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A former interior minister is widely tipped to take over the West African nation's presidency. But whoever succeeds will face huge security and economic challenges in a country the UN says is the world's poorest.
People in Niger voted on Sunday in a presidential election that is expected to see the country's first democratic power transfer since independence from France amid Islamist violence.
Mohamed Bazoum, a former foreign affairs and interior minister and the ruling party's candidate, is the overwhelming favorite to succeed President Mahamadou Issoufou, who is stepping down after two five-year terms. Results are expected in the coming days.
The West African country has seen four coups since achieving independence from France in 1960.
Bazoum, 60, has promised continuity with Issoufou's policies, while also vowing to clean up pervasive corruption.
"If I am lucky enough to win this election, you will have chosen someone who is ready from day one," he said in a campaign video.
Bazoum faces 29 other candidates, who will hope to force a second round by denying him an outright majority of the vote. Other prominent hopefuls include two former heads of state, Mahamane Ousmane, 70, and Salou Djibo, 55.
In November, the Constitutional Court declared the main opposition candidate Hama Amadou "ineligible" to run in Sunday's election. It is understood judges disqualified him on the grounds that in 2017 he was handed a 12-month term for alleged baby trafficking — a charge he has called bogus.
Niger's electoral code bars citizens convicted of crimes with prison sentences of one year or more from running for president.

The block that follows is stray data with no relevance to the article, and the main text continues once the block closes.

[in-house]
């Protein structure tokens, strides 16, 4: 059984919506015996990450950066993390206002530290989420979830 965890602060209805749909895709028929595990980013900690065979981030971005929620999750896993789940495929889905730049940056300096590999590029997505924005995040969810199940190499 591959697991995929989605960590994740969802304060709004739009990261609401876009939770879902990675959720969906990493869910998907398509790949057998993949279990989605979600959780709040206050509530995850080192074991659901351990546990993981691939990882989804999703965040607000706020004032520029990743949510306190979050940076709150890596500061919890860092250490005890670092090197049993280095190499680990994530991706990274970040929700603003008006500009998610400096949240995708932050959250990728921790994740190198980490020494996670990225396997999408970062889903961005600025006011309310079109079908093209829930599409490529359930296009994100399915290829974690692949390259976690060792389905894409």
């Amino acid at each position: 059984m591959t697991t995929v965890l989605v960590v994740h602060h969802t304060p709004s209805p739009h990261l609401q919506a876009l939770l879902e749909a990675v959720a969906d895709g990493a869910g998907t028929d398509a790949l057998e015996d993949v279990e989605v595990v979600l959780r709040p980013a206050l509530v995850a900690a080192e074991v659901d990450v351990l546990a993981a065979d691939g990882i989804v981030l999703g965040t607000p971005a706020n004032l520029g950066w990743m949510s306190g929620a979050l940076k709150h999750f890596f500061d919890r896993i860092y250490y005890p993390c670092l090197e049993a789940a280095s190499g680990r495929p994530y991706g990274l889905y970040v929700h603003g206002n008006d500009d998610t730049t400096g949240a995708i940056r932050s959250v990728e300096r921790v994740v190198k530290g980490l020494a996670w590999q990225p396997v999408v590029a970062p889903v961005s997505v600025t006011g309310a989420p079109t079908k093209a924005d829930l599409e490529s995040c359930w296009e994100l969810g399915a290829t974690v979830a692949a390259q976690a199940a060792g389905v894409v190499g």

A total of 7.4 million registered voters will also cast their ballots to choose who will represent them in the country's 171-seat National Assembly. Whoever takes over as president will face a major challenge of protecting the country's security from further jihadi attacks.
Several regions were also on high alert for attacks on or near polling stations.
"There have been no major incidents here that have affected the election process in Zinder, nor in the remote villages around Zinder, where some polling stations were not open during the local elections," said DW correspondent Tidjani Mohamed, reporting from southern Niger.
"There have been a few cases of attempted vote buying, but thanks to the precautions taken by the CENI Electoral Commission, the people who tried to cheat were prevented from doing so," he added.
Meanwhile, residents of the southeastern city of Diffa were shaken by the sound of multiple explosions. However, the blasts took place in neighboring Chad, according to DW correspondent Marah Mahamadou.
"The polling stations opened very early this morning," she said. "But then, unfortunately, we heard two big explosions, and that spread a lot of fear. People calmed down later because the explosion was not in the city of Diffa itself. It was rather on the other side of the border, 5 kilometers away from the town of Diffa.
"The explosion was huge and could be heard as well as if it had been in Diffa. As a result, many election workers fled," Mahamadou added.
Fighters loyal to al-Qaida and the "Islamic State" (IS) armed group are active on Niger's western border with Mali and Burkina Faso.
Boko Haram, a Nigerian-based jihadi group with ties to IS also operates on Niger's southeastern border.
On Monday, seven troops and 11 suspected jihadis died in an ambush in the southwestern region of Tillaberi, the government said.
The economy, already fragile, has suffered devastating blows from the effects of the global coronavirus pandemic.
Around 42% of the population lived last year on under $1.90 (€1.60) per day, according to the World Bank, while nearly a fifth of its surging population of 23 million relied on food aid.
jf/mm (AFP, Reuters)